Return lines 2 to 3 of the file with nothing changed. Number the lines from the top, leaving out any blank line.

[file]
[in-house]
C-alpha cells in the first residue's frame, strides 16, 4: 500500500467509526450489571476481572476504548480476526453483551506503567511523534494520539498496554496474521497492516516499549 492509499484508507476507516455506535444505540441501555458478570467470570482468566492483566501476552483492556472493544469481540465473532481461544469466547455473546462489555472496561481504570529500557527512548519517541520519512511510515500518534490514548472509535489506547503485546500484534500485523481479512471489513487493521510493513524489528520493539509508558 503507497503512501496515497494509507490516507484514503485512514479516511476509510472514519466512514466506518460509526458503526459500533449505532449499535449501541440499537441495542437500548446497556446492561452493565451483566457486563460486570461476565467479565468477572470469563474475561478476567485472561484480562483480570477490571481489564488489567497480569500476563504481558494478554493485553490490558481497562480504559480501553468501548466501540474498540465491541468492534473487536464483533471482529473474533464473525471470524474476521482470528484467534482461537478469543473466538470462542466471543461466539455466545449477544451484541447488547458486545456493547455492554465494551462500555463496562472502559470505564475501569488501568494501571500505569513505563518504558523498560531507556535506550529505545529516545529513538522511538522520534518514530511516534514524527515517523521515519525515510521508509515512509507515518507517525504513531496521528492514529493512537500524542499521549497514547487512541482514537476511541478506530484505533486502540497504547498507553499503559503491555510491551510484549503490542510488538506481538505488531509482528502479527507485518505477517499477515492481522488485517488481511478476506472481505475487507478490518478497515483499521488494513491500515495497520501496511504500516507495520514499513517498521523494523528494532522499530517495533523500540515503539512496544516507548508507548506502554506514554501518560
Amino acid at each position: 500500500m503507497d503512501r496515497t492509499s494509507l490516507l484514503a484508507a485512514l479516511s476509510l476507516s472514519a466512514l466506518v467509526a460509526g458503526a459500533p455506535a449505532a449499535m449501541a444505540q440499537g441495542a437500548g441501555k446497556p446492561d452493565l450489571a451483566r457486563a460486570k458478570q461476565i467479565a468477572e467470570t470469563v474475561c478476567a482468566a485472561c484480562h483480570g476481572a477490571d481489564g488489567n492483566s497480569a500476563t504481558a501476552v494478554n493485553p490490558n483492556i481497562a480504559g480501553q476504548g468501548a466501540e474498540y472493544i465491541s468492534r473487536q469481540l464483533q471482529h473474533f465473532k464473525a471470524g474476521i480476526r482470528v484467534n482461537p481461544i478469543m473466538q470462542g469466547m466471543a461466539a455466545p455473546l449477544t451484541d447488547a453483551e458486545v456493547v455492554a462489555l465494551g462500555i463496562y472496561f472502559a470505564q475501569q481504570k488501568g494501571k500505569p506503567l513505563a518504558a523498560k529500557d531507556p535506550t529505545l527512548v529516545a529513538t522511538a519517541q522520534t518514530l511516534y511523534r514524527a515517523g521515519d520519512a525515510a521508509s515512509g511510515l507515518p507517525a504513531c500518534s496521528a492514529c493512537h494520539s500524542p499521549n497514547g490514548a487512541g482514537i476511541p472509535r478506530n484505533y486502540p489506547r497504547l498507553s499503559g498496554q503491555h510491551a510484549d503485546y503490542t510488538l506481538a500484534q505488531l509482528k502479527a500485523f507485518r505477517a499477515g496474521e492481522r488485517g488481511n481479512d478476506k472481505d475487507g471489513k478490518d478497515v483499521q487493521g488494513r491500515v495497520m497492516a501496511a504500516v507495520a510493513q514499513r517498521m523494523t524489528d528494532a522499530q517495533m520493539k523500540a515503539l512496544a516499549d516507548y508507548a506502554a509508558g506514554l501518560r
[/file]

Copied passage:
C-alpha cells in the first residue's frame, strides 16, 4: 500500500467509526450489571476481572476504548480476526453483551506503567511523534494520539498496554496474521497492516516499549 492509499484508507476507516455506535444505540441501555458478570467470570482468566492483566501476552483492556472493544469481540465473532481461544469466547455473546462489555472496561481504570529500557527512548519517541520519512511510515500518534490514548472509535489506547503485546500484534500485523481479512471489513487493521510493513524489528520493539509508558 503507497503512501496515497494509507490516507484514503485512514479516511476509510472514519466512514466506518460509526458503526459500533449505532449499535449501541440499537441495542437500548446497556446492561452493565451483566457486563460486570461476565467479565468477572470469563474475561478476567485472561484480562483480570477490571481489564488489567497480569500476563504481558494478554493485553490490558481497562480504559480501553468501548466501540474498540465491541468492534473487536464483533471482529473474533464473525471470524474476521482470528484467534482461537478469543473466538470462542466471543461466539455466545449477544451484541447488547458486545456493547455492554465494551462500555463496562472502559470505564475501569488501568494501571500505569513505563518504558523498560531507556535506550529505545529516545529513538522511538522520534518514530511516534514524527515517523521515519525515510521508509515512509507515518507517525504513531496521528492514529493512537500524542499521549497514547487512541482514537476511541478506530484505533486502540497504547498507553499503559503491555510491551510484549503490542510488538506481538505488531509482528502479527507485518505477517499477515492481522488485517488481511478476506472481505475487507478490518478497515483499521488494513491500515495497520501496511504500516507495520514499513517498521523494523528494532522499530517495533523500540515503539512496544516507548508507548506502554506514554501518560
Amino acid at each position: 500500500m503507497d503512501r496515497t492509499s494509507l490516507l484514503a484508507a485512514l479516511s476509510l476507516s472514519a466512514l466506518v467509526a460509526g458503526a459500533p455506535a449505532a449499535m449501541a444505540q440499537g441495542a437500548g441501555k446497556p446492561d452493565l450489571a451483566r457486563a460486570k458478570q461476565i467479565a468477572e467470570t470469563v474475561c478476567a482468566a485472561c484480562h483480570g476481572a477490571d481489564g488489567n492483566s497480569a500476563t504481558a501476552v494478554n493485553p490490558n483492556i481497562a480504559g480501553q476504548g468501548a466501540e474498540y472493544i465491541s468492534r473487536q469481540l464483533q471482529h473474533f465473532k464473525a471470524g474476521i480476526r482470528v484467534n482461537p481461544i478469543m473466538q470462542g469466547m466471543a461466539a455466545p455473546l449477544t451484541d447488547a453483551e458486545v456493547v455492554a462489555l465494551g462500555i463496562y472496561f472502559a470505564q475501569q481504570k488501568g494501571k500505569p506503567l513505563a518504558a523498560k529500557d531507556p535506550t529505545l527512548v529516545a529513538t522511538a519517541q522520534t518514530l511516534y511523534r514524527a515517523g521515519d520519512a525515510a521508509s515512509g511510515l507515518p507517525a504513531c500518534s496521528a492514529c493512537h494520539s500524542p499521549n497514547g490514548a487512541g482514537i476511541p472509535r478506530n484505533y486502540p489506547r497504547l498507553s499503559g498496554q503491555h510491551a510484549d503485546y503490542t510488538l506481538a500484534q505488531l509482528k502479527a500485523f507485518r505477517a499477515g496474521e492481522r488485517g488481511n481479512d478476506k472481505d475487507g471489513k478490518d478497515v483499521q487493521g488494513r491500515v495497520m497492516a501496511a504500516v507495520a510493513q514499513r517498521m523494523t524489528d528494532a522499530q517495533m520493539k523500540a515503539l512496544a516499549d516507548y508507548a506502554a509508558g506514554l501518560r